Tokyo Imperial Palace Walking Tour, Tokyo (Self Guided)

The Imperial Palace, residence of the Japanese Emperor was once the site of the Edo Castle in the 17th – 19th Century. Located in the heart of the city, it is a vast expanse of green and is surrounded by moats. The palace is open only for two days a year - January 1st and December 23rd. However, walking tours of the inner palace grounds is conducted on weekdays except on special occasions. Prior approval from the Imperial Household Agency is required to join these walking tours.
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Tokyo Imperial Palace Walking Tour Map

Guide Name: Tokyo Imperial Palace Walking Tour
Guide Location: Japan » Tokyo (See other walking tours in Tokyo)
Guide Type: Self-guided Walking Tour (Sightseeing)
# of Attractions: 8
Tour Duration: 2 hour(s)
Travel Distance: 3.8 km
Author: ann
Fukiage Ōmiya Palace

1) Fukiage Ōmiya Palace

This palace was previously known as the Fukiage Palace. It was originally the residence Emperor Showa and Empress Kojun. It was renamed into Fukiage Ōmiya Palace in 1989 after the death of Emperor Showa. The palace is surrounded by the beautiful Fukiage Gardens that carries its name since the Edo period. The place is usually used as a residential area for the Imperial family.
Sight description based on wikipedia
Kitahanebashimon Gate

2) Kitahanebashimon Gate (must see)

Connecting the northern end of Tokyo Imperial Palace with the vibrant life outside, Kitahanebashimon (literally "Northern Drawbridge Gate") is the gate to the Honmaru enceinte. The gate is constructed as a masu-gate (square gate) and has watari-yagura-mon (double storied gateway) in a left angle within. Right next to the gate is a bridge that used to be a drawbridge during the Edo period. The metal clasps used to draw the bridge are still attached to the roof of the gate.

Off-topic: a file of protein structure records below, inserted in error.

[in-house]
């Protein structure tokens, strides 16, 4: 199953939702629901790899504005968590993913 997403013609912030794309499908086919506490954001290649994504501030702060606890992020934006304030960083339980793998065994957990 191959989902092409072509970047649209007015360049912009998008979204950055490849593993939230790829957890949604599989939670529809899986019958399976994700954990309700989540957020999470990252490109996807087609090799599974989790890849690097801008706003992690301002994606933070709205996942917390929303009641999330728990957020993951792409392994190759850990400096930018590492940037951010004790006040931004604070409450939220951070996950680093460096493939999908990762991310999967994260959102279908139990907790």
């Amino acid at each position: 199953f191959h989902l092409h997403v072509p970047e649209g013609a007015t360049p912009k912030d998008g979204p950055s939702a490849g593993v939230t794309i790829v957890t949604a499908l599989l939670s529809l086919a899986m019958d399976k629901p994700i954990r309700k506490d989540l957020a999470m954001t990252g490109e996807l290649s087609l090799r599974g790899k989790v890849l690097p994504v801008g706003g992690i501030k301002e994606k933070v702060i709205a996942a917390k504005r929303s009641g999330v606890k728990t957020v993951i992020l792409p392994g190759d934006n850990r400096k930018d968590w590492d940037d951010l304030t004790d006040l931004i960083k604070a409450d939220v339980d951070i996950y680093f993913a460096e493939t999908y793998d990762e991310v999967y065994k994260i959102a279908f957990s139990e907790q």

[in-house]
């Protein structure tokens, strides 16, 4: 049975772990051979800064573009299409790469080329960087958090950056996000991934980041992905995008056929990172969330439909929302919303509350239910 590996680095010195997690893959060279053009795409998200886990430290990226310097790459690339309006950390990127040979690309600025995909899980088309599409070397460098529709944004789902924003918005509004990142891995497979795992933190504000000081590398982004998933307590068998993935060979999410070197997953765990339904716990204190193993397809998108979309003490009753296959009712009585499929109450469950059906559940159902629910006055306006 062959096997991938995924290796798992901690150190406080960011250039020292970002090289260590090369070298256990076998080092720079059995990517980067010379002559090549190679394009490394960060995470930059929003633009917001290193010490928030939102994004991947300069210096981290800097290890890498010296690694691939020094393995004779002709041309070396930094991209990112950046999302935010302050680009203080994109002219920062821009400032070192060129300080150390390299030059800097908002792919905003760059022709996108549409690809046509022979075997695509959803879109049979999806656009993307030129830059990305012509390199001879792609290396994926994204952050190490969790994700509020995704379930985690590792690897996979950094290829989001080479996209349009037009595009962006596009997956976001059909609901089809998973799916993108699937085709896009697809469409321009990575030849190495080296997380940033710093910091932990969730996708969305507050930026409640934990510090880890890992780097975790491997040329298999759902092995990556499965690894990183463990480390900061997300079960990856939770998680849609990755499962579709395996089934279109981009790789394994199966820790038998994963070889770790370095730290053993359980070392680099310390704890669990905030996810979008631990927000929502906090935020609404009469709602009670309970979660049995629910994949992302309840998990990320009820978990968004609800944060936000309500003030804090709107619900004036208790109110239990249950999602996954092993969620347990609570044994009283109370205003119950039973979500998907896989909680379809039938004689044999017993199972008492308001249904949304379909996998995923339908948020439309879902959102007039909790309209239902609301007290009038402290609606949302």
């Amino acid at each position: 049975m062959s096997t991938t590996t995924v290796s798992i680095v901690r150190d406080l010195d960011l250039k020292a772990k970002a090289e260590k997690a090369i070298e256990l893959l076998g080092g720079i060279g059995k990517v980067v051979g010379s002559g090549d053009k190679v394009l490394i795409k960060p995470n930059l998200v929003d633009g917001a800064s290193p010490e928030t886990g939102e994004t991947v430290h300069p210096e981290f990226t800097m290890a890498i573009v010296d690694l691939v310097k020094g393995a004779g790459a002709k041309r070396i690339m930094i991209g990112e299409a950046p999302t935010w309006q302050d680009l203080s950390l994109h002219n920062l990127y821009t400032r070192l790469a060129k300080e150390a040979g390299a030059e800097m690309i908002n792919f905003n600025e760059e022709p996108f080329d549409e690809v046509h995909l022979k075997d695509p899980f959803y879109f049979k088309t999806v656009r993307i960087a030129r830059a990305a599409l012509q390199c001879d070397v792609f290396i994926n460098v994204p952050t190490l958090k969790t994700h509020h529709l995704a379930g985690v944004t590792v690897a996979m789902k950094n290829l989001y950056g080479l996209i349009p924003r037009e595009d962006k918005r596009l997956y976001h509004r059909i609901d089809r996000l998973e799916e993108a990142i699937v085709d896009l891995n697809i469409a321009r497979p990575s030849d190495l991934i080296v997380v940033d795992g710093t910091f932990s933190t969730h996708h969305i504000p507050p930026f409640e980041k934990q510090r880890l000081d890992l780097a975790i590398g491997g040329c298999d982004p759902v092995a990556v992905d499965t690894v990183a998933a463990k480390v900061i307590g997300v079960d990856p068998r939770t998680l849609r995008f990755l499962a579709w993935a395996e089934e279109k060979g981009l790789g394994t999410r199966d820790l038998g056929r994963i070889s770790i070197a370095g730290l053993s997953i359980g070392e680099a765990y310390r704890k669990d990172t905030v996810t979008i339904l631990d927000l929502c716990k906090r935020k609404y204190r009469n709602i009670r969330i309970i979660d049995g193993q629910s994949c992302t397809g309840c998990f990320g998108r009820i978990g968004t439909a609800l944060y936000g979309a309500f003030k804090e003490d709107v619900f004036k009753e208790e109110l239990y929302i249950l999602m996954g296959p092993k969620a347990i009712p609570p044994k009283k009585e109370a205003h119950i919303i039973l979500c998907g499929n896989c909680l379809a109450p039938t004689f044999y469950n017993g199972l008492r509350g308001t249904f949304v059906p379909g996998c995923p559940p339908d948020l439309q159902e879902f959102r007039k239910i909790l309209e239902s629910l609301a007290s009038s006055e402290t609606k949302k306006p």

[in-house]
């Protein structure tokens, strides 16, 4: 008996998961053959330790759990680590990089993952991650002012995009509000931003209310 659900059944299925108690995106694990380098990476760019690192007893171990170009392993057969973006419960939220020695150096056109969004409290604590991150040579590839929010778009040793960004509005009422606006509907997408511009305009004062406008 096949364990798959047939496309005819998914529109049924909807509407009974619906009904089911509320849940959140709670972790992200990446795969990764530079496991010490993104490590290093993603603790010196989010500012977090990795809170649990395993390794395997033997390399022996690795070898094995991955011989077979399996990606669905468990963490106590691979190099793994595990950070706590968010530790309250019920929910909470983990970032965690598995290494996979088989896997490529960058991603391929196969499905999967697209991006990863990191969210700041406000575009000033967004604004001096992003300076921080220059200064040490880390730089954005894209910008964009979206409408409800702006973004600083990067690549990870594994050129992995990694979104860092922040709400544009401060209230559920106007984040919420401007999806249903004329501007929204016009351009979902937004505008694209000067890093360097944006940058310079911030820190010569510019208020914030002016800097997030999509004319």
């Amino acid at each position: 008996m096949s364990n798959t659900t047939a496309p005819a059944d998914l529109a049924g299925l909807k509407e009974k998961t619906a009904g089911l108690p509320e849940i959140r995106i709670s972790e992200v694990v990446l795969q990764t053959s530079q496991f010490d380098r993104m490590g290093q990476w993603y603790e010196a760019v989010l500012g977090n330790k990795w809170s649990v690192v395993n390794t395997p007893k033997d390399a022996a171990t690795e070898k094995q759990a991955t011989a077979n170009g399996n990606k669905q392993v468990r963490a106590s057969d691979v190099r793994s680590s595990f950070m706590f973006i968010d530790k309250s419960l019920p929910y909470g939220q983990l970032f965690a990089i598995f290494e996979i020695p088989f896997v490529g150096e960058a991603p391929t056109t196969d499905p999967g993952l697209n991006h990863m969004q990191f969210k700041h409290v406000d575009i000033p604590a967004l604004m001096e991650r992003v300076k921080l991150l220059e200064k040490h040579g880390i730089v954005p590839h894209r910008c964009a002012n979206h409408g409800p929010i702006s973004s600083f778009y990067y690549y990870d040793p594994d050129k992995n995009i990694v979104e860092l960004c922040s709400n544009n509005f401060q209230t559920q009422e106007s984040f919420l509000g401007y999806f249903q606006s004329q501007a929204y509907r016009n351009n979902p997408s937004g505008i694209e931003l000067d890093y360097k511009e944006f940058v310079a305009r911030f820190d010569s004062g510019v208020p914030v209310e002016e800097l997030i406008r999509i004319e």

Exiting the gate, once you cross the elevated path, you end up at Kitanomaru Park. This park houses several different museums, including the Crafts Gallery, Science Museum, National Archives, and the Museum of Modern Art. If you're interested in the samurai arts, the Nippon Budokan is a good place to stop by, probably on a weekend; if you're lucky it will be packed.
Sight description based on wikipedia

3) Tenshu-dai

Tenshudai is the ruined base of a stone tower that was once a part of the Edo castle in Tokyo. It is located in the heart of the Central Park of the city.

The Tenshu Donjon or stone tower was constructed by the 2nd Tokugawa Shogun Hidetada who ruled Tokyo in 1607. It was improved in 1622 and completed by his successor Tokugawa Lemitsu in 1638. It formed part of the Edo Castle and was its central tower. Most castles in Japan during the shogun era had Tenshus or central towers. The Tenshu Donjon was 58 meters tall with five floors above the ground and a sixth underground floor. In its heyday, it was an impressive structure that reflected the strength and power of the Tokugawa Shogunate. It was burnt down by the Meireki fire that destroyed nearly 70 percent of the city of Edo now called Tokyo in 1657 and was never rebuilt.